At the news of another hot car death in the United States, my heart is broken and I realize that I must share our hot car safety lesson, no matter how controversial it might seem. This lesson about playing in parked cars will save your child’s life.
Wrestling with a heaping laundry basket, I walked into our master bedroom just in time to hear the door close on my van that was parked just outside the bedroom window. My husband casually walked into the room behind me.
“Did you get something from the van?,” I asked.
He looked at me puzzled and immediately I knew.
Our house is like a clubhouse of sorts for all the children in the neighborhood. On this hot summer day, the children were playing a game of Hide and Seek.
In sock-covered feet, I skidded to the front door as quickly as I could and wrenched it open just in time to see a little head inside the van duck down out of sight.
The fear that crawled my spine was worse than I had ever felt watching a suspense movie. I knew that this could have been a disaster.
As I opened the van door and forced the children out, their foreheads were shiny with sweat.
“Inside the van is NOT a hiding place,” I barked.
And the idea popped into my brain to seize this opportunity to teach about hot car safety.
Hot Car Deaths
Each summer, the tragic news is repeated time and again. Infants, toddlers, and children die in parked vehicles. Some cases are due to negligence. Other instances are due to the overwhelming curiosity children have about cars, trucks, and vans.
Children grow up playing with toy cars, trucks, trains. Tiny versions of the real thing. But could these toys lower inhibitions in our kids?
I don’t want my children to fear automobiles, but I want them to be VERY aware of the dangers even when the car is parked in our driveway.
- It only takes 10 minutes for the internal temperature of a car to surpass the external temperature by 20 degrees or more, even with the window cracked. [Source]
- 28% of hot car deaths were due to a child playing in an unattended vehicle. [Source]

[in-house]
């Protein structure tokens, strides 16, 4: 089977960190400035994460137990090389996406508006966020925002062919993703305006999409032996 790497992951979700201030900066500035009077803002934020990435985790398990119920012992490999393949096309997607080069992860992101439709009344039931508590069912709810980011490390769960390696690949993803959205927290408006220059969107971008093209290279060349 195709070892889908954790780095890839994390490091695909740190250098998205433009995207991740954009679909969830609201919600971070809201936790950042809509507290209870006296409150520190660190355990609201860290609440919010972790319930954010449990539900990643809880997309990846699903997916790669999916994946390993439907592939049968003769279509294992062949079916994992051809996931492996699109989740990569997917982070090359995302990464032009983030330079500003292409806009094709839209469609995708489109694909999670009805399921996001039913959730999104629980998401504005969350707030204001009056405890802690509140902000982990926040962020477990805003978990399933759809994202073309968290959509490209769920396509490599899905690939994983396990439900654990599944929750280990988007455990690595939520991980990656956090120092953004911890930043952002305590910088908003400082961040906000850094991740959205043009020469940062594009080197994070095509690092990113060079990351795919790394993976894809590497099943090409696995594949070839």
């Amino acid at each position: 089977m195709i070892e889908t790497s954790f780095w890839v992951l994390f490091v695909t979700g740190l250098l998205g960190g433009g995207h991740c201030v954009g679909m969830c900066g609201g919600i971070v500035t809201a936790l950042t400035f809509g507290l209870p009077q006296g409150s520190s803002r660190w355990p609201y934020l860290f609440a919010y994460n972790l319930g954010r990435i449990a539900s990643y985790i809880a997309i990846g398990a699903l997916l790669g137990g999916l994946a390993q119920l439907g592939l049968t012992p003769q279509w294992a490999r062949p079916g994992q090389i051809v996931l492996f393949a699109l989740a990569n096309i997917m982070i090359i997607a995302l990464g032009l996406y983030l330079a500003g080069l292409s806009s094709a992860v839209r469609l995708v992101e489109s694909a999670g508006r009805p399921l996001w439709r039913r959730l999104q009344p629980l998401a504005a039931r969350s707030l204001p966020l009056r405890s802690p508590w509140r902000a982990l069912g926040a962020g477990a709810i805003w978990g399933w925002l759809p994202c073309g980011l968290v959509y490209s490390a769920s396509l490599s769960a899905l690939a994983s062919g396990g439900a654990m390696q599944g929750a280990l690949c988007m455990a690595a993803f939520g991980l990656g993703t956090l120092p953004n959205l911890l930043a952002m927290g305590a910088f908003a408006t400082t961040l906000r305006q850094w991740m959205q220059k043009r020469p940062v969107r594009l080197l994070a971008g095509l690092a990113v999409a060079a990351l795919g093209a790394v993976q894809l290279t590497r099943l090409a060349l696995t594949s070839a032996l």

- Children who have died in hot cars range from 5 days old to 14 years old. [Source]
Real cars are not toys. They are not hiding places for games. Real cars are dangerous.
Teaching Children about Hot Cars
After explaining how dangerous playing in a hot car can be, I taught my children about the locking system in the car doors. We locked and unlocked the doors several times.
Next, we practiced opening and closing the doors to the van. All of them. From the inside. Both using the automatic feature and manually.
The children were starting to whine, feeling like this was a dumb exercise, but I wanted to be sure that should they accidentally get locked in a parked car they could get out.
Then, the hardest part… teaching the children to use the horn.
My children HATE loud noises. (Strange since their voices can rise to excruciating levels for this mom’s ears, but let’s continue…) None of them wanted to honk the horn. And by “honk,” I made them lay on the horn and push it long and hard. Several times. I wanted to be sure that if they could not get out of a locked car that they could get the attention of someone who could help.
What I did next might surprise you, but I want you to understand that I was standing in the driveway as we practiced the next part.
With their new knowledge, I placed each child (one at a time) inside the car with the doors locked but the windows open and made them get out on their own. If the child could not get the door open, they had to use the horn.
My youngest took the longest as she struggled to open the door and refused to push the horn, but I was firm. After she gave a small toot, I quickly rescued her. The total time lapsed was less than three minutes – and the windows were all the way down. She was never in any danger.
The Hot Car Lesson
I want to challenge you to recreate this parked car safety lesson with your own children. If they are old enough to stand and take instructions, they are old enough to learn how to save themselves from a hazardous situation.
- Teach your child how to unlock a car door.
- Test your child to see if he or she can open a closed door from the inside (both manually and automatically).
- Show your child how to climb into the front seat and honk the horn. Make sure your child can honk the horn several times.
I don’t expect you to lock your child in a car and make them get out alone. It caused me a lot of anxiety watching them go through the steps… but I have a peace knowing that they can do it.
Need a hot car safety lesson plan?
I never would have imagined my children would play inside our parked van. But they did.
Never assume your child knows that a parked car is dangerous. Teach them hot car safety with this step-by-step lesson including a script for what to say and ALWAYS lock your doors when your vehicle is parked.
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